‘Where the bloody hell are ya, Te Awamutu?’
TE AWA-WHO-TU?: Te Awamutu Community Public Relations chairperson, Katherine O’Regan searches for any sign for tourists and visitors leaving Waikato Airport of where Te Awamutu is. 086071AD
Plenty of signs change needed
By Grant Johnston
Transit New Zealand has rejected repeated requests for better signage en route to Te Awamutu, but the problem does not go away - just people who might otherwise visit our town.
In the week that the Transit’s latest rejection came through, Irish band The Galway Ramblers that played at the St Patrick’s Day celebrations at the Te Awamutu Wine and Food Festival got lost on the way from Hamilton to Te Awamutu and ended up in Cambridge.
Transit says people who want to find Te Awamutu can. It’s hard to imagine how they can be so certain of that when anecdotally there is no shortage of stories of people ‘taking the wrong fork in the road’.
Te Awamutu Community Public Relations has been writing to Transit since 2002 trying to have some more helpful signage installed, particularly from Hamilton.
Signs in Hamilton direct southbound travellers to Rotorua or New Plymouth with no mention of Te Awamutu. Motorists from south of Te Awamutu heading north are similarly blissfully unaware of Te Awamutu. Signs in Kihikihi, just 3km from Te Awamutu, direct travellers to Hamilton or Putaruru. Motorists from the east or west heading towards Te Awamutu have to also basically know which way to go or be determined.
Waipa District Council has added its weight to requests.
But Transit’s latest response to TA Public Relations says that directional signage on the State Highway network follows the manual of Traffic Signs and Markings. This decrees that the signing system is based on “route continuity, based on mandatory stage and destination names”. Additional “minor or intermediate destination names” are limited so as not to distract motorists.
In other words if you are a tourist or visitor to Hamilton, you should realise that to go to Te Awamutu you head for New Plymouth.
Transit’s area engineer for West Waikato, Gerhard van Blerk has indicated that Transit is willing to investigate the possibility of a Te Awamutu sign on State Highway 21-Airport Road during its next signage review.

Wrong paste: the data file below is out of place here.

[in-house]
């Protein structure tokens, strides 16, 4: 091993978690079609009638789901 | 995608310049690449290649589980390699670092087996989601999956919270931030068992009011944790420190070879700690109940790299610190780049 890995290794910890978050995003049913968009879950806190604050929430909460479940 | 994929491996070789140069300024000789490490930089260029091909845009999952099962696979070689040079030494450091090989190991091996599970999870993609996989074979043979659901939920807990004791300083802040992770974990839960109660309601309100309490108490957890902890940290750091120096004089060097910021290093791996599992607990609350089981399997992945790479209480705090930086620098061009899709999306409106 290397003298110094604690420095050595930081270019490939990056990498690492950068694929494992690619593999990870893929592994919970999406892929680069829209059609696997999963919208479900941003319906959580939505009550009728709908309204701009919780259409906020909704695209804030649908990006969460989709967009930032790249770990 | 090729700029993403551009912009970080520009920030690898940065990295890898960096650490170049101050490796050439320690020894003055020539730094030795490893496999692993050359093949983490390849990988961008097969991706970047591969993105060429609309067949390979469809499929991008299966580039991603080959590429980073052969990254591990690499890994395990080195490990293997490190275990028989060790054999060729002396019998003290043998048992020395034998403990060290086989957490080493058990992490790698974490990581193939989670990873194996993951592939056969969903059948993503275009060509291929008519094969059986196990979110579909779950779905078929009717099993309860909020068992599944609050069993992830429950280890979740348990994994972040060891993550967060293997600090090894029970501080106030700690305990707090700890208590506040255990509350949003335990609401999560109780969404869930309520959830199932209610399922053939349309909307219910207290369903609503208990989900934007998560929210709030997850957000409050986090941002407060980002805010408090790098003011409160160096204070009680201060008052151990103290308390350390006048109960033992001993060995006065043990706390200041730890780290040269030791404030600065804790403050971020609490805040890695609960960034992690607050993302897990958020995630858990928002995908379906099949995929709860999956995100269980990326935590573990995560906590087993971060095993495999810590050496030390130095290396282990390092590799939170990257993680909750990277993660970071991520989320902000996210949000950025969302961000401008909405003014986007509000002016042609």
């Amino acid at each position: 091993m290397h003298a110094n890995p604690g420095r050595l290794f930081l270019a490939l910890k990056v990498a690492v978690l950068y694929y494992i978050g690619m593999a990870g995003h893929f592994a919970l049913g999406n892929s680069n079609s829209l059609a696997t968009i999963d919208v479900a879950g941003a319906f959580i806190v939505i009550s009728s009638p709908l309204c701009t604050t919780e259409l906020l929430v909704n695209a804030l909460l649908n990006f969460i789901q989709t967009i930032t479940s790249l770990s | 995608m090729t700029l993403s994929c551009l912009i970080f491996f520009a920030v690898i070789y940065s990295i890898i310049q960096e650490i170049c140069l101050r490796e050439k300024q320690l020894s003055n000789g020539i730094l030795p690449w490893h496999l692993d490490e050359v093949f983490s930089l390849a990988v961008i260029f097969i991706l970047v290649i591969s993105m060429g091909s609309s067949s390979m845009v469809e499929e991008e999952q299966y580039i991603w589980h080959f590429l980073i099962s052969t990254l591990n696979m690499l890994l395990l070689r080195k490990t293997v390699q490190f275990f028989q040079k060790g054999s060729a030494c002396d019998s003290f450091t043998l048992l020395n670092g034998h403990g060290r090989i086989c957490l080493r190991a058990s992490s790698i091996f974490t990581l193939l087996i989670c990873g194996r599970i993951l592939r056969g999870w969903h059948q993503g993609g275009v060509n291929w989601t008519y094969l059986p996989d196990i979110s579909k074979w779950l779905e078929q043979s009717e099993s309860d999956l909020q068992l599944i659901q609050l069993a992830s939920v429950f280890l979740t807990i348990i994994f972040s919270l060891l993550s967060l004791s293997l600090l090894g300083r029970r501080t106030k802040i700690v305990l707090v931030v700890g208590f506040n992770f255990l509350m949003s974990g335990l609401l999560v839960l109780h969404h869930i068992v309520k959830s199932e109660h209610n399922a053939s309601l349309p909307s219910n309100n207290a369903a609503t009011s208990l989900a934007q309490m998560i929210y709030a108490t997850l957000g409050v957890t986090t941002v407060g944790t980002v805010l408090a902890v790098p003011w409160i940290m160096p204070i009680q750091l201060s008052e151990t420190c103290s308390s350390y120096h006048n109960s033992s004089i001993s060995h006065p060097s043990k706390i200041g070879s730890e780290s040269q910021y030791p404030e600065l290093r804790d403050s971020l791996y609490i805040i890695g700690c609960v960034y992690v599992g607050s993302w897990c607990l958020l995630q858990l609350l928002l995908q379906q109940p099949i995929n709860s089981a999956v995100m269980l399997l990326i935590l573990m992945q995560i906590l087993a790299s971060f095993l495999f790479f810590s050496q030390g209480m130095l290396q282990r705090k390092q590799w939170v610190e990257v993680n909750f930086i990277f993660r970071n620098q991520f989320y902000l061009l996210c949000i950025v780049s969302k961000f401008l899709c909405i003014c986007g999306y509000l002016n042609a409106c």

“Regrettably, we are not prepared to replace New Plymouth with Te Awamutu on some of the signs around Hamilton.”
Katherine O’Regan, chair person of TA Public Relations says “Transit’s intransigence is indeed a sight to behold”. She says guest speakers to Te Awamutu organisations often seem to find themselves in Cambridge. “Visitors to our lovely town get lost trying to find us - they end up in Cambridge and anywhere except where they are supposed to be.”
Seeking a ‘fair go’ from Transit, Mrs O’Regan has written to the Television New Zealand show of that name asking for coverage of Te Awamutu’s plight. The television show has responded and is seeking more information, especially stories of people losing their way.
Mrs O’Regan says many people have complained to her organisation.
“We wish we had logged them before, but we are going to from now on.”
Anyone with stories about lost travellers is also welcome to contact the office.
The issue has had strong support from other organisations along with Council including Te Awamutu Community Board and Te Awamutu Chamber of Commerce.
Community Board chairperson Dean Taylor gathered photos of all signs from all directions heading to Te Awamutu. “There was a nine letter word dear to our hearts missing from most signs,” he says.